Eliot Spitzer Leaves CNN in a Blaze of Teddy Roosevelt Quotes

And nary a reference to former co-host Kathleen Parker

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CNN announced yesterday that Eliot Spitzer's 8 p.m. talk show In The Arena was being cancelled, but the majority of last night's show didn't play like a farewell telecast. It just seemed like a reminder of all the things that made In The Arena and predecessor Parker/Spitzer sporadically compelling, but never entirely necessary. First, Alan Dershowitz was sharply critical of Cyrus Vance. Then Marcia Clark ripped the prosecution in the Casey Anthony trial for various reasons, all of which were succinctly refuted by CNN legal analyst Jeffrey Toobin. Then it was time for David Gergen to talk about partisanship, the late Daniel Patrick Moynihan, and the debt ceiling. After a brief debate with Fareed Zakaria and Columbia University history professor Simon Schama over "what the Constitution actually means," one minute remained for farewells.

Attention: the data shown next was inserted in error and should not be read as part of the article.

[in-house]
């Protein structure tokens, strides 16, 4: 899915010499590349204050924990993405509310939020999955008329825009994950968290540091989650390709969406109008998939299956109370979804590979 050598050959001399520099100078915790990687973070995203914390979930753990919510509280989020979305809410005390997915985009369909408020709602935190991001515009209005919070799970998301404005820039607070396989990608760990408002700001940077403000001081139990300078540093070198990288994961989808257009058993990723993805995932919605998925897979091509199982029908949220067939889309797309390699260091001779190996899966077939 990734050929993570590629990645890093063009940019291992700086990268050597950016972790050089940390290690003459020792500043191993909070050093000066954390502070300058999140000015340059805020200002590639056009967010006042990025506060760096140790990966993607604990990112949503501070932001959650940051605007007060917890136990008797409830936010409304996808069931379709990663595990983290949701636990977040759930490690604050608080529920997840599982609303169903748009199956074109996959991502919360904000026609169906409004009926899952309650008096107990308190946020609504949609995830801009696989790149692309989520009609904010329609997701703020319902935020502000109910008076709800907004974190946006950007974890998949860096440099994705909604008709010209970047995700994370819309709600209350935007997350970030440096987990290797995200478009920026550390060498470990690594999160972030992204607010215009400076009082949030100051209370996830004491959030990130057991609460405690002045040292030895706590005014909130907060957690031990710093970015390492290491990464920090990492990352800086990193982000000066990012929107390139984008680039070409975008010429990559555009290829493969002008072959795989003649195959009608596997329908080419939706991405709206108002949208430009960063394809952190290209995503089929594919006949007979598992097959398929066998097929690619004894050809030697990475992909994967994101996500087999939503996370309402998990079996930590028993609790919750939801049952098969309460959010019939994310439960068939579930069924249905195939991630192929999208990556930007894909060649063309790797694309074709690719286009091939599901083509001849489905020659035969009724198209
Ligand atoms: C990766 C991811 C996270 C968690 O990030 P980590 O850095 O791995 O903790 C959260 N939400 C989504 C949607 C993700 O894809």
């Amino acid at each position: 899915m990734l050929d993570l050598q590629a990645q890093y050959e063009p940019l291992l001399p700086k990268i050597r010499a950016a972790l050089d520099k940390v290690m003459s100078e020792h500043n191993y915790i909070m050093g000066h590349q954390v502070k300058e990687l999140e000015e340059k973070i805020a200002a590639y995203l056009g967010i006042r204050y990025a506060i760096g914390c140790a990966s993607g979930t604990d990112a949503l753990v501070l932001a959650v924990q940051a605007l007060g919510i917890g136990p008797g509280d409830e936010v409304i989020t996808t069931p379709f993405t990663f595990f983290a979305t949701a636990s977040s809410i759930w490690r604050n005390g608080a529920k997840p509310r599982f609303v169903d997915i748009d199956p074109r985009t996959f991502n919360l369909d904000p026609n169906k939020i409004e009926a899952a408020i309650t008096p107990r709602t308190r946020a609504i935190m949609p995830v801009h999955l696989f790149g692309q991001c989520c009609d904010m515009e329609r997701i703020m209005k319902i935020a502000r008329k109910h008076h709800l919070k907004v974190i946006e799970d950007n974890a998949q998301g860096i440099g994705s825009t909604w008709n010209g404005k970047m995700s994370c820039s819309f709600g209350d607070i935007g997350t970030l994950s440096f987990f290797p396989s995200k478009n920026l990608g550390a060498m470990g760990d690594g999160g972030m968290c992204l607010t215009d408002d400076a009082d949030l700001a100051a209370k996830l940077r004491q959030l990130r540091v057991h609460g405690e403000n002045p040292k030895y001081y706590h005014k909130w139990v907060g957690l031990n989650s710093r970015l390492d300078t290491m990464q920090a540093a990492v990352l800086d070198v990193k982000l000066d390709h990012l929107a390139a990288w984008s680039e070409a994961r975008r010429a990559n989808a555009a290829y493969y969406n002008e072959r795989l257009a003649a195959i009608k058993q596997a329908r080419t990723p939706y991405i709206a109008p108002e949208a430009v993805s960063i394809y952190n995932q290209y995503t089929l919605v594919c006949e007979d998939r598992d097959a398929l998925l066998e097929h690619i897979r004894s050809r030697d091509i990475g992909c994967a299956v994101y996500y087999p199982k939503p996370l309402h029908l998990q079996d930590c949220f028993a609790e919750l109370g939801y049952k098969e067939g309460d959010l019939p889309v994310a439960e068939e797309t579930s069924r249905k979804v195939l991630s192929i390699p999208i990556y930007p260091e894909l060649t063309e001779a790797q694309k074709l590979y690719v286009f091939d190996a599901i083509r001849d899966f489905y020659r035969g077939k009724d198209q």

Rather than praising his crew, acknowledging his former co-anchor, or thanking ex-CNN president Jon Klein for taking a shot on him, Spitzer did the next most gracious thing: he put on spectacles and read a defiant quote from Teddy Roosevelt. The video is embedded above, but Salon posted a transcription of the text:

It is not the critic who counts; not the man who points out how the strong man stumbles, or where the doer of deeds could have done them better. The credit belongs to the man who is actually in the arena, whose face is marred by dust and sweat and blood; who strives valiantly; who errs, who comes short again and again, because there is no effort without error and shortcoming; but who does actually strive to do the deeds; who knows great enthusiasms, the great devotions; who spends himself in a worthy cause; who at the best knows in the end the triumph of high achievement, and who at the worst, if he fails, at least fails while daring greatly, so that his place shall never be with those cold and timid souls who neither know victory nor defeat.

Which raises the question: if the show had run long, would he have just boiled it down to, "You won't have Eliot Spitzer the basic cable host to kick around anymore"?

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